Since nowadays all of the content of a course can be easily delivered to students online, students can absorb this content whenever they want and listen to it or read it as many times as they need. The actual classroom time can be used to solving out problems or discussing some topics, and there the professor-student interaction should be all about. It is obvious that students can get the facts from books, videos, and other educational resources, but the last part of interacting with somebody, making sure everything is properly connected and understood, should be done in the classroom. This is the idea of the flip teaching or flip classroom or inverted classroom [10, 11], an innovative way of teaching that moves the lecture outside the classroom via technology and moves homework and practice with concepts inside the classroom via learning activities.
In our MOOC, we applied the flip teaching with official face-to-face students. Besides attending the on-campus classes, official students had to enrol in the MOOC as the rest of the non-official students. Official students had to do all the activities proposed in the MOOC, such as viewing all the videos, doing all the online activities, and taking part in the discussions organized in the online forum of the course. All these activities had to be done outside of class time.
The flip teaching offered us some important benefits. We did not have to impart the initial lessons of the subject, because they were taught by online videos. This allowed us to have more time inside the class to be used for additional learning-based activities. Besides, we could spend more time interacting with students, working one-on-one with students in class, instead of lecturing.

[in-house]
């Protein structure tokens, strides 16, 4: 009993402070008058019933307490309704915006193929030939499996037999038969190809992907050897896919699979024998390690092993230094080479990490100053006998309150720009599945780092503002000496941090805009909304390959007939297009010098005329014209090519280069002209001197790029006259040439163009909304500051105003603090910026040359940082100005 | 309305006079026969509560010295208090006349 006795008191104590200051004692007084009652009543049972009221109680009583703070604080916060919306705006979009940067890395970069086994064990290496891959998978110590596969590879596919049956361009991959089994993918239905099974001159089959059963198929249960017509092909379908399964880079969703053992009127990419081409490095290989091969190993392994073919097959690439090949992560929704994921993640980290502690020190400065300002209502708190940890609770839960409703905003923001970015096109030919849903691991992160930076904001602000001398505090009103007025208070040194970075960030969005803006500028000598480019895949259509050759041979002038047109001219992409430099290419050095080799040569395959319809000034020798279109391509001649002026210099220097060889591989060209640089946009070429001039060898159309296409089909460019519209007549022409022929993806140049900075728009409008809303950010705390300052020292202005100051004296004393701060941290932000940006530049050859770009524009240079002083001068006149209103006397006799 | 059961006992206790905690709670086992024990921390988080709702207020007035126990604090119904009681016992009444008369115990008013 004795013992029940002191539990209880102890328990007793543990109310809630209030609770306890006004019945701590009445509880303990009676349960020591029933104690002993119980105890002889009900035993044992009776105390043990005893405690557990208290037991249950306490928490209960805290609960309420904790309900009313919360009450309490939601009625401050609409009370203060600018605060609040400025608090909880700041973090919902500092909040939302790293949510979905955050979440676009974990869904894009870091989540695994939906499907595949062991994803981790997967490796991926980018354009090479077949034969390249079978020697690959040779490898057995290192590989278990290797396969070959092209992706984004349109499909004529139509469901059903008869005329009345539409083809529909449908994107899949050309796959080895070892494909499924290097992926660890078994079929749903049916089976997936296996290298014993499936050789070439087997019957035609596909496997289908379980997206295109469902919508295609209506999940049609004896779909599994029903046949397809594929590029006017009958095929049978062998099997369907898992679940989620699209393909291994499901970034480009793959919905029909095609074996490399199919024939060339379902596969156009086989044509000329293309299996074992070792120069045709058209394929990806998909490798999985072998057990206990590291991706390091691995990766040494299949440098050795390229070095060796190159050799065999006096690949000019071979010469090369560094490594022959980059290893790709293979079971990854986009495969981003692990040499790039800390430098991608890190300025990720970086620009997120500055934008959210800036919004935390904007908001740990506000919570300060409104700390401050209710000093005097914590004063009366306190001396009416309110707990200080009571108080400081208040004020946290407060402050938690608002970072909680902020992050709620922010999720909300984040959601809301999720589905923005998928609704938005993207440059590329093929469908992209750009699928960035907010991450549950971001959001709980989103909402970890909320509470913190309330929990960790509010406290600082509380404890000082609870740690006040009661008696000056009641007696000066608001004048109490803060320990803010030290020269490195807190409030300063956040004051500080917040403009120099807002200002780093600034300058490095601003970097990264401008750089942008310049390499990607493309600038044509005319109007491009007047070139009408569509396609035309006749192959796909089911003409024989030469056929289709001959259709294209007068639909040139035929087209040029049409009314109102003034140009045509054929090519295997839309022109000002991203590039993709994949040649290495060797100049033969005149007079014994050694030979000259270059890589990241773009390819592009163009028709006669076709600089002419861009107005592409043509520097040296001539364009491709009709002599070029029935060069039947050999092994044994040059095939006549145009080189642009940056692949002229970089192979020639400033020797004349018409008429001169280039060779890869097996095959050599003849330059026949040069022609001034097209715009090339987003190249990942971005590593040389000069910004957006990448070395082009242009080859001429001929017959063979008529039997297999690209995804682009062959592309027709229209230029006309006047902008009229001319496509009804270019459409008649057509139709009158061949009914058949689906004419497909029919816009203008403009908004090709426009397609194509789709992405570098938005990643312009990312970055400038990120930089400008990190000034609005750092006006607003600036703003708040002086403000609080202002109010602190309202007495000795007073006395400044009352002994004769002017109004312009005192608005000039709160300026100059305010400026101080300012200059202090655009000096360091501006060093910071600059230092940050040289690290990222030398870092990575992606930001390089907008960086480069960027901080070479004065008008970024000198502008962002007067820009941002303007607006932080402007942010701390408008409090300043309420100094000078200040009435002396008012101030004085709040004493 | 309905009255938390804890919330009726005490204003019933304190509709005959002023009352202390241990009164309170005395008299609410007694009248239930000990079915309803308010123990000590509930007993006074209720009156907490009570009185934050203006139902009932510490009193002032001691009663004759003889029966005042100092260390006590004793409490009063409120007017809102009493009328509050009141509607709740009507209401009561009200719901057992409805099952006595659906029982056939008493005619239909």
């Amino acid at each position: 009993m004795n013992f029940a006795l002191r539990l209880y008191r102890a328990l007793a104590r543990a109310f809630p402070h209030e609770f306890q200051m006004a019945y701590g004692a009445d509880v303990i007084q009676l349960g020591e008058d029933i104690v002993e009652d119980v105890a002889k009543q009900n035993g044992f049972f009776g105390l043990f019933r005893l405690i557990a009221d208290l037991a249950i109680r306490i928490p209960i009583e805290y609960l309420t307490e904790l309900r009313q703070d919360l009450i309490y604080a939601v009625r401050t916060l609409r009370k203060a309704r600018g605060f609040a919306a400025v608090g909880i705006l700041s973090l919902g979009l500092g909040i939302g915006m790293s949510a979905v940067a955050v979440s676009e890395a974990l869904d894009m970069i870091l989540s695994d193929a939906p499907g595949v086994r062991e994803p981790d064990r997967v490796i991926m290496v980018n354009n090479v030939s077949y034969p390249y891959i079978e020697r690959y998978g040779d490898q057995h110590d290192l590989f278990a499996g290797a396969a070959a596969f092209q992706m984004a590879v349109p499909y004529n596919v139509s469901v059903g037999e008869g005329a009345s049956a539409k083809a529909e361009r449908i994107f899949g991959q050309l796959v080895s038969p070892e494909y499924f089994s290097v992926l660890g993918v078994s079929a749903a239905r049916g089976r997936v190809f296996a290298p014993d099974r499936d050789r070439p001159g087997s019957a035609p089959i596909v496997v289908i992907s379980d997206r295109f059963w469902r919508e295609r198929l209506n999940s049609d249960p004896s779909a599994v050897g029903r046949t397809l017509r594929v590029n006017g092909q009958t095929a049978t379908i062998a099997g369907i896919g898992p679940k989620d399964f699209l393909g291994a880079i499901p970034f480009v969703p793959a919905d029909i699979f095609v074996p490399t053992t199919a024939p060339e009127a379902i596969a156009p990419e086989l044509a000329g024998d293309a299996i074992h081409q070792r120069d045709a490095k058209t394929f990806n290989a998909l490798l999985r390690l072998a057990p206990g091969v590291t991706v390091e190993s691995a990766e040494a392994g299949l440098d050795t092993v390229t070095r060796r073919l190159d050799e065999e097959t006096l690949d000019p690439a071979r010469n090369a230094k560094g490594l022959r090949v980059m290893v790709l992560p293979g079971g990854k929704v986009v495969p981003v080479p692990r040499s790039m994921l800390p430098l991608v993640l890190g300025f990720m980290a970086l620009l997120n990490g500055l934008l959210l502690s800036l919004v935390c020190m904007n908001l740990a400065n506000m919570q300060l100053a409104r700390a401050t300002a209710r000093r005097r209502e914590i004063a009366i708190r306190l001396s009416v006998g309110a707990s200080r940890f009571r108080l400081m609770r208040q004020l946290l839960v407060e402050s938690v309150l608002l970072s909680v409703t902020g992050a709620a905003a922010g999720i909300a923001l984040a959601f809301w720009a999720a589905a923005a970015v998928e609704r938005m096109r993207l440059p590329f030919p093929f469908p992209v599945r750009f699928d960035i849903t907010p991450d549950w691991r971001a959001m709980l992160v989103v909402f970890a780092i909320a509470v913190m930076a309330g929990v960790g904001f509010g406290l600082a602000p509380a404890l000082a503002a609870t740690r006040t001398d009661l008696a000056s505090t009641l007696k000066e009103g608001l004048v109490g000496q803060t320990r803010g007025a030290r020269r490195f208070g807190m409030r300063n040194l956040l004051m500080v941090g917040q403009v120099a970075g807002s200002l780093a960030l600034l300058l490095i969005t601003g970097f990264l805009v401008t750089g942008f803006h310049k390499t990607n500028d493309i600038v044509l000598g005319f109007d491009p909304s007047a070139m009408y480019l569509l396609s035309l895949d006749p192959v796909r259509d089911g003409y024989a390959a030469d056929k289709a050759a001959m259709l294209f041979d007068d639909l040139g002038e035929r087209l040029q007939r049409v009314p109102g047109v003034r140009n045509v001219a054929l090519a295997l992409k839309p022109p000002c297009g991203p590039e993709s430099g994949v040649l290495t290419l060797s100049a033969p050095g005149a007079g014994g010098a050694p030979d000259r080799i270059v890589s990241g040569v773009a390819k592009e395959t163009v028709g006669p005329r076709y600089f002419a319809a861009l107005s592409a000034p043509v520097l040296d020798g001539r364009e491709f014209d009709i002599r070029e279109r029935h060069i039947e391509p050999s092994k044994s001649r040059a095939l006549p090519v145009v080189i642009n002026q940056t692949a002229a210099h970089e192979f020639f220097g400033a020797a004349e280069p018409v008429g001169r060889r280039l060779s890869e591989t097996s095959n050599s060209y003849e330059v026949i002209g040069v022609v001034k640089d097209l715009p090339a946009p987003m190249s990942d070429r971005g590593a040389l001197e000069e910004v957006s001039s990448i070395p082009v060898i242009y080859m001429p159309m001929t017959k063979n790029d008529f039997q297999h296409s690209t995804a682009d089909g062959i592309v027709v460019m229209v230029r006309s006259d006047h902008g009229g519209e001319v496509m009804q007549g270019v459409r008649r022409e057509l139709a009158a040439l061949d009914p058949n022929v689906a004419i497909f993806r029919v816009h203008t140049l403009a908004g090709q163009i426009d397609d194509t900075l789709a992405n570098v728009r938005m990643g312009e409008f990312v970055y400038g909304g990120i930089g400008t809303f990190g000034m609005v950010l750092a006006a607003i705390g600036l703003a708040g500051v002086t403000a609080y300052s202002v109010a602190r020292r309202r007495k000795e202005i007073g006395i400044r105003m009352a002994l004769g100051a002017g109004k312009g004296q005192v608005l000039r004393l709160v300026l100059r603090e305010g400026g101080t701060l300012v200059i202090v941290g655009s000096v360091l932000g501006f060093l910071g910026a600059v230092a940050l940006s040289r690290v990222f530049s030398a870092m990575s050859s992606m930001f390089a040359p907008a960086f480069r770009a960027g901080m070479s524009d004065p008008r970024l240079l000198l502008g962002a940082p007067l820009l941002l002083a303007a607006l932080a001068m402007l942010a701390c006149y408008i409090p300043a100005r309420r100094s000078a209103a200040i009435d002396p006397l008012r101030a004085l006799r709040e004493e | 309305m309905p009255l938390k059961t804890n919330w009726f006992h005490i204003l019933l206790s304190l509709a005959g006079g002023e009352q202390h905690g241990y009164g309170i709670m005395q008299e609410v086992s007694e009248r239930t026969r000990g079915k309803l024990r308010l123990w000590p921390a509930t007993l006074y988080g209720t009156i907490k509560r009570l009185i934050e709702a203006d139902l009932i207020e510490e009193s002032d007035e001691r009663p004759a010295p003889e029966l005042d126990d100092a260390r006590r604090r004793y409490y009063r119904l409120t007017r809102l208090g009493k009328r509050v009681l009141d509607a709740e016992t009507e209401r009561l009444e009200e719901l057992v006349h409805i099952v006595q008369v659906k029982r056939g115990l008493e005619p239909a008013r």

At the end of the course, on-campus students had to answer an online survey aimed to measure the quality of the instructional material and the possibilities of this new educational method. Students had to assess the quality of the audio and the video image, the duration of the videos, the content of the videos, and the difficulty of the quizzes. This whole survey, composed of 13 questions, is displayed in Table 1.
There were four types of answers (Table 2). Types 1 (questions from 1 to 5), 2 (questions from 6 to 10), and 3 (questions 11 and 12) were a 5-point Likert scale. Type 4 was an open question.
From the 30 tuition-paying students, 26 students answered this survey. The mean and the standard deviation for each question are showed in the last two columns of Table 1.
In general, students considered the quality of the course was quite good. Therefore, these results encourage us to continue working in this educational method. However, the result of question 10, “Do you think it is possible to independently learn with this course?”, the question most directly related to our educational method, was the worst with a value of 3.3 points, near to a neutral answer.
Students have different levels of motivation and different attitudes about learning. In order to explain these differences, different models have been developed .
The seminal work “Learning and teaching styles in engineering education”  proposed a learning-style model that classifies students according to where they fit on a number of scales pertaining to the ways they receive and process information. Based on this model, a self-scoring web-based instrument called the Index of Learning Styles  that assesses preferences on four scales of the learning style model was developed some years later. This instrument is a 44-item questionnaire.